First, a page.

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closed as not a real question by EEAA, Magellan, MadHatter, Ward, Wesley Nov 29 '12 at 17:40

It's difficult to tell what is being asked here. This question is ambiguous, vague, incomplete, overly broad, or rhetorical and cannot be reasonably answered in its current form. For help clarifying this question so that it can be reopened, visit the help center.If this question can be reworded to fit the rules in the help center, please edit the question.

1 Answer

I can think of several potential reasons for such a result:

  1. Way too many fdatasync() operations: in this case the throughput is limited by the number of transactions that a hard drive can perform within a specific timeframe. For traditional rotating media with a single head per surface the absolute maximum is determined by the speed for rotation. E.g. for data blocks of 64K, you would only get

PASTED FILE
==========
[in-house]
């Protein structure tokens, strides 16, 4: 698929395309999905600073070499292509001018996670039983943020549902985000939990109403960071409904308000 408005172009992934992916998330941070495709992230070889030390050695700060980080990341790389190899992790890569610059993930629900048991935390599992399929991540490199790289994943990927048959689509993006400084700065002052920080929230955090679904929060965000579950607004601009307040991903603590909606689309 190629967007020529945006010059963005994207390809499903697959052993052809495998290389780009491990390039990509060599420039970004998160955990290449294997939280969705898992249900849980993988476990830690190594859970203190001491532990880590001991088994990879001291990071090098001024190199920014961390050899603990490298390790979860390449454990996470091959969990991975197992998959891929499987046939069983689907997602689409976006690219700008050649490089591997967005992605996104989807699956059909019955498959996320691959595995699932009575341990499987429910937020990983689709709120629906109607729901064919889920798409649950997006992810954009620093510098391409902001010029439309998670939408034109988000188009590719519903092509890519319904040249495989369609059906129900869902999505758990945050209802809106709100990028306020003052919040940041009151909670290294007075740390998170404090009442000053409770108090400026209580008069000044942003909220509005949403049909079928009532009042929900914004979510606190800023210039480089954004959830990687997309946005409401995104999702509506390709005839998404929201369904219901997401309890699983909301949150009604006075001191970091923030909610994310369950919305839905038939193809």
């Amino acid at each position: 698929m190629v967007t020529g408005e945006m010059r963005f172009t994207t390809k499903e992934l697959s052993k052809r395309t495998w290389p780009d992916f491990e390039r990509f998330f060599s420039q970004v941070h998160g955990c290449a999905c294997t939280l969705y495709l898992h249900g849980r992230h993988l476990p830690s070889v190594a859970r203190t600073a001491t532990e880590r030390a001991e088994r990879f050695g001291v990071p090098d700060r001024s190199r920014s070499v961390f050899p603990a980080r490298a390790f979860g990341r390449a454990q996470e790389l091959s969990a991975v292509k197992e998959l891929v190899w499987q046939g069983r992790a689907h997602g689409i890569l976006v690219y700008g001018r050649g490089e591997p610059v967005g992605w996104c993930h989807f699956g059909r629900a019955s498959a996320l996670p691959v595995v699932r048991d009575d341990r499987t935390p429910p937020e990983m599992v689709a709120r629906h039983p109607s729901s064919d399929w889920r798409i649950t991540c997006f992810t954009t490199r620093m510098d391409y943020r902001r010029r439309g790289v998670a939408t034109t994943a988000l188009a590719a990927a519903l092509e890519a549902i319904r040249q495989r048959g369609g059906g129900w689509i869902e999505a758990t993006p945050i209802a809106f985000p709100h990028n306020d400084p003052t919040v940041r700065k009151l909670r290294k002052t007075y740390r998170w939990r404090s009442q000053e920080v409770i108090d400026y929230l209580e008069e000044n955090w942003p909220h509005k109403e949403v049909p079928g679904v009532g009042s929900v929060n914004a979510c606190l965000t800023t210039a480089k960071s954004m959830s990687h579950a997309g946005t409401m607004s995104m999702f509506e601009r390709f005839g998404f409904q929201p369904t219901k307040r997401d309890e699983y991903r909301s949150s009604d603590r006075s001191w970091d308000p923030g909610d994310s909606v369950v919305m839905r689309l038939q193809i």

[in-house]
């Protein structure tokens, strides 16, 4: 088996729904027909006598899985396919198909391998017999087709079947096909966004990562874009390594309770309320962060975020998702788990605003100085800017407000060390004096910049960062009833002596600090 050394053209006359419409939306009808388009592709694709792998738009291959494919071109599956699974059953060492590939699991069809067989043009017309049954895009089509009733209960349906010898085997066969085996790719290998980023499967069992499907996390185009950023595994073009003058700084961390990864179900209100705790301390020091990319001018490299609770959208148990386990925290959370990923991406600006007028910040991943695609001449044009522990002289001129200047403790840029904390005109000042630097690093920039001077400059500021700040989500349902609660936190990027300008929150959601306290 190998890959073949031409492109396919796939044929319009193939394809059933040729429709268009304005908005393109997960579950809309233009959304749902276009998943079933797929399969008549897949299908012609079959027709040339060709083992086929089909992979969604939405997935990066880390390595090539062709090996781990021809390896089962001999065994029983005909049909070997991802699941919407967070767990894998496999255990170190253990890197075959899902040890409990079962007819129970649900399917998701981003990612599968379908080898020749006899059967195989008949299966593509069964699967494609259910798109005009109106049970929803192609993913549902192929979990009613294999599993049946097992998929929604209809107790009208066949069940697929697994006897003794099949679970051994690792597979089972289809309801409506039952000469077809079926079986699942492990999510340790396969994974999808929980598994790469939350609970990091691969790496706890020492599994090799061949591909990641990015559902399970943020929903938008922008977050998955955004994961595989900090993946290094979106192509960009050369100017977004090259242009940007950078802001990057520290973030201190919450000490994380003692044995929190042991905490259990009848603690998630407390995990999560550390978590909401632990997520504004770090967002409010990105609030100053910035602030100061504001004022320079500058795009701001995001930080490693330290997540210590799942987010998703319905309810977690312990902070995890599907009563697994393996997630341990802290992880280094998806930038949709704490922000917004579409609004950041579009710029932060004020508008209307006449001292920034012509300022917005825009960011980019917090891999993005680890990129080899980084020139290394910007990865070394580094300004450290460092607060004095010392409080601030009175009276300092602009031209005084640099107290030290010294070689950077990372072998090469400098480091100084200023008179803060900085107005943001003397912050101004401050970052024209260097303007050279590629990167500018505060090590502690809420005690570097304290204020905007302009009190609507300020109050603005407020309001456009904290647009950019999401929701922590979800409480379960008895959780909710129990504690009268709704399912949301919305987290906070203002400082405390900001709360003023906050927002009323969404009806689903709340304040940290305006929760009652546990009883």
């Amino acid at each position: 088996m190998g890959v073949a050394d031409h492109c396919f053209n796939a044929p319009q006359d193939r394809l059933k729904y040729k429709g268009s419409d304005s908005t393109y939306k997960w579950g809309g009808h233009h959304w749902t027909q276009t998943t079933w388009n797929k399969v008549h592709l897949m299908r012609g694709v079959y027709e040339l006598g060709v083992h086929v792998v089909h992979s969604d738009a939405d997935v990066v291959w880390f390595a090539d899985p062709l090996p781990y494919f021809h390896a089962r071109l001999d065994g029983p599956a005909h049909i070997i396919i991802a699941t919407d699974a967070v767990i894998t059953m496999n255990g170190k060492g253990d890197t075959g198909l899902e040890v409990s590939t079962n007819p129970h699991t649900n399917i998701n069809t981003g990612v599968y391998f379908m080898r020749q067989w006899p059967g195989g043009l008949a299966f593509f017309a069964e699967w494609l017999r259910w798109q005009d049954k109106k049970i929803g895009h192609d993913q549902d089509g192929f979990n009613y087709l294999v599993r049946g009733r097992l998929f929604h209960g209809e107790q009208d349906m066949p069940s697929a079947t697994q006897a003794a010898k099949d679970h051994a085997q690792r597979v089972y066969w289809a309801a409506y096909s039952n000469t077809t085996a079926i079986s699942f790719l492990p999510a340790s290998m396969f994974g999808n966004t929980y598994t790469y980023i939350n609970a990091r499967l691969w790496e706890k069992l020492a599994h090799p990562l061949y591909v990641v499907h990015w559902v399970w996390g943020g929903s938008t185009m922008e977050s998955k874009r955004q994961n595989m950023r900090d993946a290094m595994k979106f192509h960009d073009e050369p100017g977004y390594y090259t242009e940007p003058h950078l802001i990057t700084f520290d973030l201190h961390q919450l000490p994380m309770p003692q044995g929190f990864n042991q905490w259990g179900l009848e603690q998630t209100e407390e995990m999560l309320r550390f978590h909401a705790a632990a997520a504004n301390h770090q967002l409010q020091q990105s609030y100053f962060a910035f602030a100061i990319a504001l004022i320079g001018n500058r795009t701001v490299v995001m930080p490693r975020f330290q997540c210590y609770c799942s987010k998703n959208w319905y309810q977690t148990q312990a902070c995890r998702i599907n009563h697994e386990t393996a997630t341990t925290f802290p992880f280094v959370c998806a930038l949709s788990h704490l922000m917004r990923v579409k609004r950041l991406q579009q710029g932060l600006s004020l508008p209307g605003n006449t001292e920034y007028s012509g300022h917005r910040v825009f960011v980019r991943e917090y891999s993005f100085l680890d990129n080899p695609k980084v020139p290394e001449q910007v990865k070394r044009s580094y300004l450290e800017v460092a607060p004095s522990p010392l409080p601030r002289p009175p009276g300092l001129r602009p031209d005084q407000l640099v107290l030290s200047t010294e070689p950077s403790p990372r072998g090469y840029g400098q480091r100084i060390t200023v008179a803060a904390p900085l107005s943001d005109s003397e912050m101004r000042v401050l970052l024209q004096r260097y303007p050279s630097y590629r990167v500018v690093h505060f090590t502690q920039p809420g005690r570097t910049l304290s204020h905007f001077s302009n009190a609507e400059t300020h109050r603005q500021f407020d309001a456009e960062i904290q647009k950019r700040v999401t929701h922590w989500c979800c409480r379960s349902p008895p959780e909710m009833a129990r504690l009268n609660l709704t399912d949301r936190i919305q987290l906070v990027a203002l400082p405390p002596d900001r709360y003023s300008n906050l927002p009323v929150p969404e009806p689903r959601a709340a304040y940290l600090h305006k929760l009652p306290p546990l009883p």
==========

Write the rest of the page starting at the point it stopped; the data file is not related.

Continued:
7200rpm * 64K/rotation = 7,680 K/sec
    

    I suspect that due to the semantics of RAID 1+0, each write would only hit a single mirror each time, since the dd block size is smaller than the array chunk size. This would limit the performance of the array to that of one single mirror, which for writes is that of a single drive.

    On my system dd with these options only performs one single fdatasync() call before quiting - perhaps yours does one per block? Running dd under strace would tell you whether this is the case.

  2. A filesystem mounted with the sync data option would also exhibit similar behavior.

  3. A hardware issue - I have frequently seen such delays due to faulty cables and failing hard drives. I would suggest perusing your system logs and running smartctl on all your drives. A read test would also be useful, since it should also be affected by a hardware problem - how does your array fare with reads?